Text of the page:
France rejects request by Canada’s Indigenous minority Inuits to extradite priest

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France has rejected a request from a visiting delegation of Canadian Inuits to extradite a priest accused of sexual assault on young members of the Indigenous minority in the 1960s.

The justice ministry said that in a meeting, the delegation was told that “in line with the constitutional tradition, France does not extradite its nationals.”

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The Inuit had travelled to Paris to press France to fulfil a request filed by Canada in August for the extradition of Joannes Rivoire, 92, who lives in the French city of Lyon.

Rivoire, who has both French and Canadian nationality, is accused of sexually abusing young Inuit in the 1960s while he was on a mission in the far north of the country. He denies the accusations.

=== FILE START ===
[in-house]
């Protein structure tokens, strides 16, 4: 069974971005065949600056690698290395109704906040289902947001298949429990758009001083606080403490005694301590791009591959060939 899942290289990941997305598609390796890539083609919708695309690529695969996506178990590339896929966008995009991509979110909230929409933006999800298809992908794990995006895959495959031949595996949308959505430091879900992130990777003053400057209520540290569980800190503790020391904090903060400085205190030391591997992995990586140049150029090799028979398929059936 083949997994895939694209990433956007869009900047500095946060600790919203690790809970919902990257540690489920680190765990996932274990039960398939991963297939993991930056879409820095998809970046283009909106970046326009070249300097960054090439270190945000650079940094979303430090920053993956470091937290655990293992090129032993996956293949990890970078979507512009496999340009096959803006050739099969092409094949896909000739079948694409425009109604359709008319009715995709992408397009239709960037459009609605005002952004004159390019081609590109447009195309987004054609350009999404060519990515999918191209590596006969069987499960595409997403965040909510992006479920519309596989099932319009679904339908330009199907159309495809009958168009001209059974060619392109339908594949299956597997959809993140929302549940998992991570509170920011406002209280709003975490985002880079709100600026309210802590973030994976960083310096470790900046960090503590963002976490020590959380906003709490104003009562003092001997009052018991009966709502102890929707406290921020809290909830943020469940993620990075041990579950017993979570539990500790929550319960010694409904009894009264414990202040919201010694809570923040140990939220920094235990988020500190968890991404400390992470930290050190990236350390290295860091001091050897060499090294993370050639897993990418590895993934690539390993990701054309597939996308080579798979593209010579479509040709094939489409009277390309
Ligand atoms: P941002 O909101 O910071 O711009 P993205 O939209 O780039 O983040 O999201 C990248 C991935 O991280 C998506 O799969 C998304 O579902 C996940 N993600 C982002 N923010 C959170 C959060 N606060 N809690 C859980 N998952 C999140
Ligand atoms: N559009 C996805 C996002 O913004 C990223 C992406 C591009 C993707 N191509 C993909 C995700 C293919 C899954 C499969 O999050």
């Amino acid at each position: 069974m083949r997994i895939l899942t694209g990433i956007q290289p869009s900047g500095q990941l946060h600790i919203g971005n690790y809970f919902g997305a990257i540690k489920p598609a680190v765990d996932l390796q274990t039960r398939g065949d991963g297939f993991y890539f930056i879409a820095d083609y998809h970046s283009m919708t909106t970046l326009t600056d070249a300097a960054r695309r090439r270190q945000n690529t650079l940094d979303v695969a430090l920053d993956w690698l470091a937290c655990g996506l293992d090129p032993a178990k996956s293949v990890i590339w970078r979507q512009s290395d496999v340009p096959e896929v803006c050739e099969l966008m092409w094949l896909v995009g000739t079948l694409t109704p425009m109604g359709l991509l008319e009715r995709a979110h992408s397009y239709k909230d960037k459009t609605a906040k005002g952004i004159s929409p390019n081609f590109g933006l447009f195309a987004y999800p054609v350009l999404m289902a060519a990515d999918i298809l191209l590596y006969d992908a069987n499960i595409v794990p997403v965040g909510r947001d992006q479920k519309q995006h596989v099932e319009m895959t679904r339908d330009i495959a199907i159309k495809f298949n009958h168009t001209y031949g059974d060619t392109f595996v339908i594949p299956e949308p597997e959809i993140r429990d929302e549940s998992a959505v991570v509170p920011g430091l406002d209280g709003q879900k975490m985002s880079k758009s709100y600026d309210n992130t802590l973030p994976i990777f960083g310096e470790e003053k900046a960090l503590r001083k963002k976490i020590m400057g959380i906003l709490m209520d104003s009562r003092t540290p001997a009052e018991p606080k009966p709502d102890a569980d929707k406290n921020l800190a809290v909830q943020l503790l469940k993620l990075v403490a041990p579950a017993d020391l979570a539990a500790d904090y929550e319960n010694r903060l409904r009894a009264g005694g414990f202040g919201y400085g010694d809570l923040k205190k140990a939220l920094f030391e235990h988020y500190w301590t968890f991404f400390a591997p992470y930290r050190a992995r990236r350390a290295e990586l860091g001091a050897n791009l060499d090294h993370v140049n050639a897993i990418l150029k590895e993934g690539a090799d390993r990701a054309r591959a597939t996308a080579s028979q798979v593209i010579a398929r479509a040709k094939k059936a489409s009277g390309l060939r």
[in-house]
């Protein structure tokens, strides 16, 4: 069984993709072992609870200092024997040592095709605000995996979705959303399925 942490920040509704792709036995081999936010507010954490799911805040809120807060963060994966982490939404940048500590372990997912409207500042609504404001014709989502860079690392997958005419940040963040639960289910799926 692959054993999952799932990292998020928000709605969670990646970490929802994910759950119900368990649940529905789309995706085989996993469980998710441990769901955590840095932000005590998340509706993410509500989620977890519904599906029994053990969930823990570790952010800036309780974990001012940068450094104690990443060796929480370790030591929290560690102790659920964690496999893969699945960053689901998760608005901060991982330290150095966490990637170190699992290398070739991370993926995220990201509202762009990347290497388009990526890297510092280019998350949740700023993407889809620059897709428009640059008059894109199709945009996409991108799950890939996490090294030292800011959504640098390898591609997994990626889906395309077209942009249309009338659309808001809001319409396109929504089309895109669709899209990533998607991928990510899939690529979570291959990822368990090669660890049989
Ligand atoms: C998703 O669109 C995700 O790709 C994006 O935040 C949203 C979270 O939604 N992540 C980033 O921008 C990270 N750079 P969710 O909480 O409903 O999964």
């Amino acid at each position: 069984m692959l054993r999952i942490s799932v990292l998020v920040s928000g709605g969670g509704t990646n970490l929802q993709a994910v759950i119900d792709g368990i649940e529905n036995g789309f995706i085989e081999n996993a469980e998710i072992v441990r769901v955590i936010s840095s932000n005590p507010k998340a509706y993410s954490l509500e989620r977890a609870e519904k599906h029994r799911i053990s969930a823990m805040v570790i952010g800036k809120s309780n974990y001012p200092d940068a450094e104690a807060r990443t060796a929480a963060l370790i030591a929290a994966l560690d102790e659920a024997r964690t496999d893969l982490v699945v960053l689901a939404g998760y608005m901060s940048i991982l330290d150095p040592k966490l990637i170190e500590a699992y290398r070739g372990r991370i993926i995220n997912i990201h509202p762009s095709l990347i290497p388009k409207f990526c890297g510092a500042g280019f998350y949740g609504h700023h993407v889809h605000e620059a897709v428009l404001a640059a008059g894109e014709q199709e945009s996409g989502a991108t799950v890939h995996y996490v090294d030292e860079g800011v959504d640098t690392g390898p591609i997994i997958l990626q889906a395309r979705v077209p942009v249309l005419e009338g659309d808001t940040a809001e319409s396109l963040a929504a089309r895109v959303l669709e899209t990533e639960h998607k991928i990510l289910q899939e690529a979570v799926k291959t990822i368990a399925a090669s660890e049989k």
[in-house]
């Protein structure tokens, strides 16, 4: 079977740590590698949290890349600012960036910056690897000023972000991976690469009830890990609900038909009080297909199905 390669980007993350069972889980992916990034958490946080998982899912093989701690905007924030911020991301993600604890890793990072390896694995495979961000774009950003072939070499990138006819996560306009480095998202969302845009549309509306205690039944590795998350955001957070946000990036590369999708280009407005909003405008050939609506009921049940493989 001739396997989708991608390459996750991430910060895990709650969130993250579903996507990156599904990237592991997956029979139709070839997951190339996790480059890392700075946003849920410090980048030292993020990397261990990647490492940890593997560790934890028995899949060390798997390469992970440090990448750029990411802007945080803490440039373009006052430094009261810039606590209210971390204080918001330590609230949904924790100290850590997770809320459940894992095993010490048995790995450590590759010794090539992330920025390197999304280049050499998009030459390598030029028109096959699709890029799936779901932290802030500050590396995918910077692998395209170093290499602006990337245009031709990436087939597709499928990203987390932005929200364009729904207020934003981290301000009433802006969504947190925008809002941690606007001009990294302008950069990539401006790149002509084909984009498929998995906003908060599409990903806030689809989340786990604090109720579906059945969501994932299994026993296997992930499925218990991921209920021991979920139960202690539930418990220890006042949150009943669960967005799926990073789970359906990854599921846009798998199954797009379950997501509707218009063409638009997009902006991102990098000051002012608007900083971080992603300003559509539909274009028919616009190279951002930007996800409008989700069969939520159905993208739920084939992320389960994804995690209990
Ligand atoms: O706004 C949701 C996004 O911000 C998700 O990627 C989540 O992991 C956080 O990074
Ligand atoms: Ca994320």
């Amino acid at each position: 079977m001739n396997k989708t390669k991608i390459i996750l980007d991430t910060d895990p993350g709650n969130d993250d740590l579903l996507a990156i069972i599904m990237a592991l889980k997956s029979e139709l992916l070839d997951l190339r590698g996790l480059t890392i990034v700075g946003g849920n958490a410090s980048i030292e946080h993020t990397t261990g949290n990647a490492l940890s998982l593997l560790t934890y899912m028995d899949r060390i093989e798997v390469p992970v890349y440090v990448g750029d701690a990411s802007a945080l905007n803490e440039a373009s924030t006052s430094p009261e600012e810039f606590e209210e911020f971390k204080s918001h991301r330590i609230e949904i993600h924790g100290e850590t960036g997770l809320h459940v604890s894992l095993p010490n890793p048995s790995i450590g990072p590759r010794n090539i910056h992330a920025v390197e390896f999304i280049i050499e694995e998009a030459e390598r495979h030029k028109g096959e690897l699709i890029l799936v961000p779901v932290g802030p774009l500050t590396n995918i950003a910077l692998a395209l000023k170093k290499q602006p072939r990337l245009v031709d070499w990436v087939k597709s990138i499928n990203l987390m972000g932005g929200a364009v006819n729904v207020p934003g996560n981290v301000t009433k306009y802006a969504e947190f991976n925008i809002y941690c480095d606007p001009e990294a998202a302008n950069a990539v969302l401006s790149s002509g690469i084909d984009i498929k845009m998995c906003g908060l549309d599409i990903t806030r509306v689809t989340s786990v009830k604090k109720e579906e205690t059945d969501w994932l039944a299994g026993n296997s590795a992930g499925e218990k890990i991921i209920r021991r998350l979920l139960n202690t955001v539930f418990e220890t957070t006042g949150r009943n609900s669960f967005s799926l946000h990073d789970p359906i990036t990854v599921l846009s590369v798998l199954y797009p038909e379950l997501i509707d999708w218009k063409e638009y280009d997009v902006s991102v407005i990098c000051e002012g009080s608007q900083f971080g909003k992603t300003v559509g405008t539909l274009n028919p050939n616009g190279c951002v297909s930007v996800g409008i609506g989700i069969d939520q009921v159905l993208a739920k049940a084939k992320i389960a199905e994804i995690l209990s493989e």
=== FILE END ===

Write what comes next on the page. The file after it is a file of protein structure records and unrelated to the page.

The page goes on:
The justice ministry added that while turning down the extradition request, it also asked Canadian authorities for all details over the case to see if proceedings could be opened within France.

Rivoire left Canada in 1993 after 33 years of working as a missionary. He has been accused of sexual assault of three minors as well as a new complaint of an assault that allegedly took place 47 years ago.

The delegation will now move on to Lyon, where they hope to meet with Rivoire himself.

Canada’s extradition request was announced shortly after Pope Francis completed a landmark trip to Canada, where he apologized for the abuse of indigenous children in Catholic-run schools over decades.

In the Canadian north, Rivoire’s case has become emblematic of the impunity of sexual abusers in the Church for decades.

“The pope is the leader of the Catholic church and... he must be able to require Rivoire to face his charges,” Kilikvak Kabloona, the chief executive of an organization representing the Inuit in Nunavut, told AFP during the Pope’s visit.

“We would like Rivoire to be extradited to Canada to face his charges in court.”

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